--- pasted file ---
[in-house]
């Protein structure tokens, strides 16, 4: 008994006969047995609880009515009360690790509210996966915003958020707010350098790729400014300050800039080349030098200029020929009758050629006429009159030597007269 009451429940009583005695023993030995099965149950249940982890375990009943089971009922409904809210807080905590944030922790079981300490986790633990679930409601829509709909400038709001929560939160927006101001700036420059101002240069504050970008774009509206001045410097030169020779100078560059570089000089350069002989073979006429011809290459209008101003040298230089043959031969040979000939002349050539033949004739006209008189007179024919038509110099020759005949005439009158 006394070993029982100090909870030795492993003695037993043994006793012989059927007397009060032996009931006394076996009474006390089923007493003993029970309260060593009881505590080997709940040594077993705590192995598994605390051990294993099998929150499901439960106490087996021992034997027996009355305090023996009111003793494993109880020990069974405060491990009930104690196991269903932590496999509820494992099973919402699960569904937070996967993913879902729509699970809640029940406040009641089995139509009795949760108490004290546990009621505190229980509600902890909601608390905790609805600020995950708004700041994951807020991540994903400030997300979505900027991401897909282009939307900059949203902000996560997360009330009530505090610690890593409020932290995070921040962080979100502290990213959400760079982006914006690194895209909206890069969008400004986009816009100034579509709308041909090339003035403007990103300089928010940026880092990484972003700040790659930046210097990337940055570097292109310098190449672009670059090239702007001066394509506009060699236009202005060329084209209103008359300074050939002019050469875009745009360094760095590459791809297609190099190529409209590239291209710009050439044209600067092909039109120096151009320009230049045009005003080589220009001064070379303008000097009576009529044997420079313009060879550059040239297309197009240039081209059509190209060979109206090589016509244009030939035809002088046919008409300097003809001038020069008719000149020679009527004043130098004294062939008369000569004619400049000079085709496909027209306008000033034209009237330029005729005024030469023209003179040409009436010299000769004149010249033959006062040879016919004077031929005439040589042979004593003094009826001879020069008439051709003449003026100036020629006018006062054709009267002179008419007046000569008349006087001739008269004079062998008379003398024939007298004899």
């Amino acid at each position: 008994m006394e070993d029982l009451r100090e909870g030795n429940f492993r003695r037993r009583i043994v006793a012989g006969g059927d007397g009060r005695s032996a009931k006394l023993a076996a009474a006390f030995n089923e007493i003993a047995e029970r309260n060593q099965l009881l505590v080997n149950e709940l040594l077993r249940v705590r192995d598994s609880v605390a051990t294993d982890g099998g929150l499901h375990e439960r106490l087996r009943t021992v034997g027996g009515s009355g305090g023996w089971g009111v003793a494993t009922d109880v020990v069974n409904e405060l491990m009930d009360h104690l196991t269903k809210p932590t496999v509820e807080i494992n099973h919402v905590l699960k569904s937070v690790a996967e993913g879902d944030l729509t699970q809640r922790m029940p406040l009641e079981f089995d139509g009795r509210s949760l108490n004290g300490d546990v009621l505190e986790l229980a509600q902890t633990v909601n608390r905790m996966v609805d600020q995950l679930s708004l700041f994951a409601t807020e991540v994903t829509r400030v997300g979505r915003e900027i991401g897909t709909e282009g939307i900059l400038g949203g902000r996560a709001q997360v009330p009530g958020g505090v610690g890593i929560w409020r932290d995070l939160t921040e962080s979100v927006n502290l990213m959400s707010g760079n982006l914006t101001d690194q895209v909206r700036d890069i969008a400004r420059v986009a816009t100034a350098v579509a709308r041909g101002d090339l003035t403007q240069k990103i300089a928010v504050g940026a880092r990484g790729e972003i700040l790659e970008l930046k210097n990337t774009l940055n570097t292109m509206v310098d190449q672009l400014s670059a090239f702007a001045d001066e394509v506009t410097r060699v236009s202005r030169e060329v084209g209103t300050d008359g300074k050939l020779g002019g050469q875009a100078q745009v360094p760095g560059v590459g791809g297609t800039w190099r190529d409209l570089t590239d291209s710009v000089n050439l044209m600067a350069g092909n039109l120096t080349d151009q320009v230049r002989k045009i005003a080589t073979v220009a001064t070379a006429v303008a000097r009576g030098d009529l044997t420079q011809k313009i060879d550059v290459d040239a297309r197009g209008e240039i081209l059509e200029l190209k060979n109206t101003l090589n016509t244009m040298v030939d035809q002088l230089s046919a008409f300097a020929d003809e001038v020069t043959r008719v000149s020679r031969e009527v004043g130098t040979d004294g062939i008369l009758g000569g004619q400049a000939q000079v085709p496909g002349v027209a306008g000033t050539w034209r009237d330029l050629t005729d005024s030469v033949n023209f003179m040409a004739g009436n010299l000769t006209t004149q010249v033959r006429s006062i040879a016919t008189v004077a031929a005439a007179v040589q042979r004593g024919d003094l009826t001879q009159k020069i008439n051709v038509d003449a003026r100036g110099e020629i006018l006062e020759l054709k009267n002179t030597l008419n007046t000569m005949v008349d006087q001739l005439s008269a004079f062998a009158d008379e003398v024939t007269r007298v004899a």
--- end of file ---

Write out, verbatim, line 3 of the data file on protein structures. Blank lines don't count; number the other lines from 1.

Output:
């Amino acid at each position: 008994m006394e070993d029982l009451r100090e909870g030795n429940f492993r003695r037993r009583i043994v006793a012989g006969g059927d007397g009060r005695s032996a009931k006394l023993a076996a009474a006390f030995n089923e007493i003993a047995e029970r309260n060593q099965l009881l505590v080997n149950e709940l040594l077993r249940v705590r192995d598994s609880v605390a051990t294993d982890g099998g929150l499901h375990e439960r106490l087996r009943t021992v034997g027996g009515s009355g305090g023996w089971g009111v003793a494993t009922d109880v020990v069974n409904e405060l491990m009930d009360h104690l196991t269903k809210p932590t496999v509820e807080i494992n099973h919402v905590l699960k569904s937070v690790a996967e993913g879902d944030l729509t699970q809640r922790m029940p406040l009641e079981f089995d139509g009795r509210s949760l108490n004290g300490d546990v009621l505190e986790l229980a509600q902890t633990v909601n608390r905790m996966v609805d600020q995950l679930s708004l700041f994951a409601t807020e991540v994903t829509r400030v997300g979505r915003e900027i991401g897909t709909e282009g939307i900059l400038g949203g902000r996560a709001q997360v009330p009530g958020g505090v610690g890593i929560w409020r932290d995070l939160t921040e962080s979100v927006n502290l990213m959400s707010g760079n982006l914006t101001d690194q895209v909206r700036d890069i969008a400004r420059v986009a816009t100034a350098v579509a709308r041909g101002d090339l003035t403007q240069k990103i300089a928010v504050g940026a880092r990484g790729e972003i700040l790659e970008l930046k210097n990337t774009l940055n570097t292109m509206v310098d190449q672009l400014s670059a090239f702007a001045d001066e394509v506009t410097r060699v236009s202005r030169e060329v084209g209103t300050d008359g300074k050939l020779g002019g050469q875009a100078q745009v360094p760095g560059v590459g791809g297609t800039w190099r190529d409209l570089t590239d291209s710009v000089n050439l044209m600067a350069g092909n039109l120096t080349d151009q320009v230049r002989k045009i005003a080589t073979v220009a001064t070379a006429v303008a000097r009576g030098d009529l044997t420079q011809k313009i060879d550059v290459d040239a297309r197009g209008e240039i081209l059509e200029l190209k060979n109206t101003l090589n016509t244009m040298v030939d035809q002088l230089s046919a008409f300097a020929d003809e001038v020069t043959r008719v000149s020679r031969e009527v004043g130098t040979d004294g062939i008369l009758g000569g004619q400049a000939q000079v085709p496909g002349v027209a306008g000033t050539w034209r009237d330029l050629t005729d005024s030469v033949n023209f003179m040409a004739g009436n010299l000769t006209t004149q010249v033959r006429s006062i040879a016919t008189v004077a031929a005439a007179v040589q042979r004593g024919d003094l009826t001879q009159k020069i008439n051709v038509d003449a003026r100036g110099e020629i006018l006062e020759l054709k009267n002179t030597l008419n007046t000569m005949v008349d006087q001739l005439s008269a004079f062998a009158d008379e003398v024939t007269r007298v004899a």